In contrast to oils, floral/herbal waters are the aqueous components from flowers/plants. Naturally produced natural oils and aqueous extracts are made by means of distillation, steaming, or infusion techniques. These are slow and often inefficient processes that add to cost. But , the products generated using non-synthetic approaches are much safer and healthier than those taken out with the use of artificial methods.
Is there a problem with the variation in natural ingredient batches?
The quick answer is not any!
Certainly, naturally produced ingredients show “batch variation”, but this is a part of nature, demonstrating the cycles of change. These are natural bio- rhythms, and as with everything in character sometimes there is abundant sunshine, also there are only clouds. Naturally, these weather changes affect the growth patterns of the plants.
This means that periodically a few of the natural ingredients may contain a slightly higher or lower percentage of one and even several of the components, but over a period of period, these variations balance out. The key point is that the overall effect of using 100 % natural ingredients is still beneficial in the long run.
Supporters from the mainstream cosmetic industry object for this variation associated with natural ingredients. Instead they advocate that synthetic ingredients really are a far better option to manufacture any products, including skin care. They argue that synthetic ingredients are scientifically controlled, rigorous, standardised and can be made in a totally reproducible manner. But , at the end of the day… they are not natural!
What about preservatives, stabilisers plus emulsifiers?
Sure, preservatives and stabilisers extend the shelf-life of any product, natural and synthetic (1, 2, 4). Because of this recognition Western european and USA organic and regulatory organisations have approved the use of particular preservatives for which there has been long standing up accumulation of safety and degree of toxicity data, e. g. blends associated with dehydro-acetic acid. These preservatives had been designed to replace the paraben family of preservatives in the personal care products. Though natural products ought to have the minimal necessary amounts of preservatives.
Without a doubt, preservatives such as the parabens, the phenol derivatives and the denatured alcohols are extremely effective, as they increase the product shelf-life almost indefinitely! But , they are also known to interfere with hormone balance and can be allergenic (1, 2). Clearly, they are not health promoting substances. As they are readily absorbed by the skin and are longer lasting, their long-term effects on distal organs are unknown, and thus unwanted.
Interestingly, vitamin E is a powerful natural anti-oxidant, as well as a fantastic natural preservative for oil blends and emulsified oils (2). Extracts of rosemary and oregano are also considered organic preservatives because of their anti-bacterial properties (2). However , these are not frequently used as they impart a strong scent and may give rise to some skin irritation. This is an example of where caution has to be exercised along with natural substances. Though these situations are more the exception than the guideline.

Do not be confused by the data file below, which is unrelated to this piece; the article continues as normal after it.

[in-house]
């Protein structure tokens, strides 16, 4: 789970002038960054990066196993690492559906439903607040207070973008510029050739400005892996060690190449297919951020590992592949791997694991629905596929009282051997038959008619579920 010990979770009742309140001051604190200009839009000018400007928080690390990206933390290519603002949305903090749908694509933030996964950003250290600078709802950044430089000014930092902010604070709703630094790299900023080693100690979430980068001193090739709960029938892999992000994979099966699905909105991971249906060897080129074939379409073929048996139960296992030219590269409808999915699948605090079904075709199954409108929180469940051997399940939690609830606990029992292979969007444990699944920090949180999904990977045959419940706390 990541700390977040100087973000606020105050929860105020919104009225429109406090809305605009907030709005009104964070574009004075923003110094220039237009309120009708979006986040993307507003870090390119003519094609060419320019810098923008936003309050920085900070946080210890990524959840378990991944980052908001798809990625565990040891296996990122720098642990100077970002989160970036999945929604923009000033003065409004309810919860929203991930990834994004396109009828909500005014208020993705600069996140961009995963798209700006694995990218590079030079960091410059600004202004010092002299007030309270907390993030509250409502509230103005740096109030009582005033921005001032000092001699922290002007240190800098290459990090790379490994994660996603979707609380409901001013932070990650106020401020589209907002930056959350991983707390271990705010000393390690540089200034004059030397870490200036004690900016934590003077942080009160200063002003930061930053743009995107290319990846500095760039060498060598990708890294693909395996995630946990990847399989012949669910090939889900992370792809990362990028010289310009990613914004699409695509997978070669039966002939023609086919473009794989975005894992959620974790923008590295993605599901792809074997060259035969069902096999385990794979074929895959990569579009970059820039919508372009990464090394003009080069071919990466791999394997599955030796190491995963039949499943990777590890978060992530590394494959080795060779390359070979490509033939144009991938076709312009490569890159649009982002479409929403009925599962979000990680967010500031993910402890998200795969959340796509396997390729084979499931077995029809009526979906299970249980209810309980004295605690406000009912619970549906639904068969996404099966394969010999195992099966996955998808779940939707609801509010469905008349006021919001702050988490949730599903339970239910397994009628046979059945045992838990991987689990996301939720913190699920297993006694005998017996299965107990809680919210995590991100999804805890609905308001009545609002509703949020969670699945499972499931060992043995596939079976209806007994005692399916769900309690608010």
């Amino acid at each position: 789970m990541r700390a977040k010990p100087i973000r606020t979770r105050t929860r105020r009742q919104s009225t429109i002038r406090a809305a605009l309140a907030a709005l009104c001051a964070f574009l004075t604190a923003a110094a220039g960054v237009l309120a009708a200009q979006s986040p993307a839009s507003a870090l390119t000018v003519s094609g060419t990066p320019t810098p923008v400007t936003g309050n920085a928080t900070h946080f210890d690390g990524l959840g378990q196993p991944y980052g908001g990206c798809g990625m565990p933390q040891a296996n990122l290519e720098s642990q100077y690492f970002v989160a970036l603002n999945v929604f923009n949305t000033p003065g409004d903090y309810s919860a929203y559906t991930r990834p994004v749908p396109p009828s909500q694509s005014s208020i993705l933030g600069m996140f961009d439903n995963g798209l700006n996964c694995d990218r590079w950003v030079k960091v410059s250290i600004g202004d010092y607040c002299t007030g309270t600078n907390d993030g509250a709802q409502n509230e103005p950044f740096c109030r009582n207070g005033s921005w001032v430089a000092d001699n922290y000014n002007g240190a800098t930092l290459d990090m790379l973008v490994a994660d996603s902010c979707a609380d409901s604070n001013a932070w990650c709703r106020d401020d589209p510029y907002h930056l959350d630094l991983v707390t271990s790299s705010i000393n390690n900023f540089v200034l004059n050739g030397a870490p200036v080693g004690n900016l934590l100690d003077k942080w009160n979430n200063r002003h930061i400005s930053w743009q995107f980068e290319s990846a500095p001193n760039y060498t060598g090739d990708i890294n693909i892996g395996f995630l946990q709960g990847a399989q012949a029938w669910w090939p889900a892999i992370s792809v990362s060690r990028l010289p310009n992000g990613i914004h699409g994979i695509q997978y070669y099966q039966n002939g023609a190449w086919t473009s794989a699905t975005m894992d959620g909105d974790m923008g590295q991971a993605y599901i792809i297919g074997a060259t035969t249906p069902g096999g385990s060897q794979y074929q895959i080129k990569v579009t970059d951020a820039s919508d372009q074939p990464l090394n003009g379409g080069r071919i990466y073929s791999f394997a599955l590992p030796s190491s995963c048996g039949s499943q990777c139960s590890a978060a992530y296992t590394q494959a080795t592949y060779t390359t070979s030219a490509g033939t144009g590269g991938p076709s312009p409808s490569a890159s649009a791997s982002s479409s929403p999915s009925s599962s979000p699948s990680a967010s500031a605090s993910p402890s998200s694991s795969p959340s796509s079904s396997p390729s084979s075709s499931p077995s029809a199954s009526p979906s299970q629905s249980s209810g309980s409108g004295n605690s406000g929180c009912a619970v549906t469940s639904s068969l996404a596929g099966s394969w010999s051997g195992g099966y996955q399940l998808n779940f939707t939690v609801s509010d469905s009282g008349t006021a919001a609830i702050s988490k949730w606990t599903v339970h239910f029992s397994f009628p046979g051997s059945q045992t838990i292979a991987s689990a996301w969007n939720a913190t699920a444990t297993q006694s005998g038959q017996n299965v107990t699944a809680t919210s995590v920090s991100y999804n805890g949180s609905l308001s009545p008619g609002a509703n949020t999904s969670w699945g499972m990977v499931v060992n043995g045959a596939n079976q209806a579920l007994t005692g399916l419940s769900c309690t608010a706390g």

Alginic acid obtained from brown algae is sometimes used as a stabiliser (4). But , allantoin, an extract from comfrey root is a more suitable natural stabiliser for skin care preparations (2).
Emulsifiers are substances that assistance to prevent the parting of the of oil and water fractions in a cream or lotion. In natural skin care these include lethicin and the wax cetearyl alcohol (1, 2, 4). Lecithin is extracted from soya beans and is known to soften the skin plus help penetration of the skin care product. Cetearyl alcohol is a mix of the high melting point cetyl and stearyl fatty acids derived from either animal or even plant fats. In natural skincare it is preferable to have plant sourced cetearyl alcohol. Apart from its excellent emulsifying properties, this fatty acid combine facilitates maintenance of skin hydration.
So , what’s he take home message?
No matter some of the limitations of natural skin care, the natural ingredients in these products continue to be far more beneficial than those that are totally synthetic. Synthetics are unable to reproduce the initial heterogeneous and nourishing character from the natural extracts and oils, as discussed above.
Technology aside, it is also clear that there are major financial increases for manufacturers to use mostly, otherwise strictly synthetic ingredients. The cost of creating natural skin care products is of necessity higher than that of synthesising vast amounts of easy to make and make use of synthetic ingredients. Compared to their comparative natural counterparts they afford versatility on the production line, on the shelf-life, as well as on profitability.
These attributes of scientifically designed skin care in the 20th century satisfied the increasing market desire for youth elixirs. However , since the 1960’s growing conscious awareness of what was in our food, demand for natural and organic products increased. This requirement extended to the personal care sector furthermore. Indeed, the natural and organic cosmetics marketplace has been the fastest growing sector of the personal care products since the past due 1980’s.
Fortunately nowadays, the driver is just not purely for skin care that makes you look good, but for products that can accomplish this goal with respect for humans and the environment.